Weekly CEO Commentary 10-8-12
Part Time Confusion
Weekly CEO Commentary 10-8-12
Tim Phillips, CEO – Phillips and Company
In September, the unemployment dropped to 7.8% from 8.1%, according the Bureau of Labor Statistics report last Friday. With such a dramatic drop in the unemployment rate, you would assume more Americans are getting back to work at a much faster pace than anticipated.
The reality is we only added 114,000 jobs last month. Most economists suggest we need to add at least 200,000 per month just to keep up with new entrants into the workforce. The disparity between the net new jobs number and the dramatic drop in the unemployment rate has led a number of people, including famed former CEO of GE Jack Welch, to suggest some kind of conspiracy theory about the government manipulating the numbers.
Breaking down the BLS Report
While it would be easy to leave it to the conspiracy theorists, I’m not buying their stories. Instead, let’s take a deeper look at the report from the BLS to see if we can determine what is really going on.
First, we need to realize the report is comprised of two separate surveys. One is a survey of households, and results from this survey said we added 873,000 jobs. This is the data used for the unemployment percentage calculation. The other is a survey of establishments (business), and the results from this survey said we added only 114,000 jobs. This is the data used for the net new jobs numbers. These two surveys usually give us close to the same number, however right now they are clearly suggesting two different economies.
Second, this is not the first time the two surveys have shown such a divergence. In the graph below you can see the new jobs added based on each survey (household survey in green, and establishment survey in brown) going back to the beginning of the millennium. In the recovery from the early 2000s recession we saw similar spikes in the household survey suggesting a stronger recovery than the establishment survey.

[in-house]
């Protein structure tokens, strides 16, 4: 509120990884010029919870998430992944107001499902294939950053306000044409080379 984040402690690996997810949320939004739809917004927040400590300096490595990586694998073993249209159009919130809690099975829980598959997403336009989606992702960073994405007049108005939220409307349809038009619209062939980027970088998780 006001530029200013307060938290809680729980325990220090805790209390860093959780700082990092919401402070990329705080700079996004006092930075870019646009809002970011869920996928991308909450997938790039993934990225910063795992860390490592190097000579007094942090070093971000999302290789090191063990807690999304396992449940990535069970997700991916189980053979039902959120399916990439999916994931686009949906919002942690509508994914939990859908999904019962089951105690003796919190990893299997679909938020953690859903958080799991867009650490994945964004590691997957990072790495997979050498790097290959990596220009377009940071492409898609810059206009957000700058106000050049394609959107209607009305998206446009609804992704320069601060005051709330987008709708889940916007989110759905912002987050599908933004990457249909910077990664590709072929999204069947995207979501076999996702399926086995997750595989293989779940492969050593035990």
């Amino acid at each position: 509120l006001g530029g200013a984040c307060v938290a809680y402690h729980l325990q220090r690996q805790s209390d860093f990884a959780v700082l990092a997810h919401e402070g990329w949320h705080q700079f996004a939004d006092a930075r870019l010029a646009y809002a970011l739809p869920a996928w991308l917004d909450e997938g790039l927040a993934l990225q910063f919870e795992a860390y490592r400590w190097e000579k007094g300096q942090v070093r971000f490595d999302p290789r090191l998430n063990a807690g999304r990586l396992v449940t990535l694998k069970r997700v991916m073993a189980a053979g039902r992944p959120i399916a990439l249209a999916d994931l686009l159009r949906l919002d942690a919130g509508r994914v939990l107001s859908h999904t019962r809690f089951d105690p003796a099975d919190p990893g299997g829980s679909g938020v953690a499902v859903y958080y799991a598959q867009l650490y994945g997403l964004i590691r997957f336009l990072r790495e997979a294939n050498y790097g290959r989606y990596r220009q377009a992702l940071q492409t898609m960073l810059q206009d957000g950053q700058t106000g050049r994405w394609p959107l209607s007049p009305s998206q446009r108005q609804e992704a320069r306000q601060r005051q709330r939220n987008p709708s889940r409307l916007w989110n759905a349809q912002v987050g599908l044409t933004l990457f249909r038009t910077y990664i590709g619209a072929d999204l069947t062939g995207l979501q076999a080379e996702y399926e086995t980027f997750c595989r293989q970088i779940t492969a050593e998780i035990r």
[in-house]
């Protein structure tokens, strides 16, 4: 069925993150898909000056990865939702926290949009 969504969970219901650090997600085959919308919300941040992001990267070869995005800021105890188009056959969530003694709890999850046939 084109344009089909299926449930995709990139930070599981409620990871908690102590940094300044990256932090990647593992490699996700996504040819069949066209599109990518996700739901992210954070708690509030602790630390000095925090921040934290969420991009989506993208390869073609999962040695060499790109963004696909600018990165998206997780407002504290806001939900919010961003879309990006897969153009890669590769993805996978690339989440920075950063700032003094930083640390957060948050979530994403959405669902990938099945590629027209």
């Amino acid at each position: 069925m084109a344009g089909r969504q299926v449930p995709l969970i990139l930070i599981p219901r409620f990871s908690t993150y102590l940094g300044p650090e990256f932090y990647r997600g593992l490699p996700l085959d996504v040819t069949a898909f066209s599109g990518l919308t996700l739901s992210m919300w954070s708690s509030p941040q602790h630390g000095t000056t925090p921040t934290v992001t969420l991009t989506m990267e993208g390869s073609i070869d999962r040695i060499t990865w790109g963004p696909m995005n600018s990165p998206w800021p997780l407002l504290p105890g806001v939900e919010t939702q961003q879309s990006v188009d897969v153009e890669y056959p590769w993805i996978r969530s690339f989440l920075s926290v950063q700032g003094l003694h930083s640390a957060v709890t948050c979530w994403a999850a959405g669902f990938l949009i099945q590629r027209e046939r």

So what drove this divergence in the household survey this time? It appears to have come from people getting part time employment due to economic reasons. In other words, they got part time work but really wanted full time work. Looking back at the data during the recovery from the early 2000s recession, you can also see a rise in the number of people claiming “Part Time Employment for Economic Reasons”
This is better than Americans not working at all, but it's not necessarily the outcome we want for sustainable economic growth.
Digging deeper into the establishment survey, we did see other troubling signs. Manufacturers and Good’s Producers shed 16,000 and 10,000 jobs respectively. Some might consider the fact that government added 10,000 jobs as a positive sign, but if we are facing deep cuts to government, I don’t believe this segment can be counted on for much more.
Some concluded from this report that the coast is getting clearer, some see more clouds on the horizons and a few are still fitting it into their most recent conspiracy theory. The bottom line is we still have a tough fiscal debate coming up at the end of the year –and the last time Congress failed to act, equities sold off, volatility spiked and the United States’ credit was downgraded.
Based upon the 50 billion dollar cuts to defense spending in 2013 if Congress fails to act and the fact that defense stocks have hardly dropped…
...one should be wary of gaining any comfort from the part time confusion in the employment numbers.
Tim Phillips, CEO – Phillips & Company
Research supported by:
Adam Gulledge, Associate – Phillips & Company
Alex Cook, Associate – Phillips & Company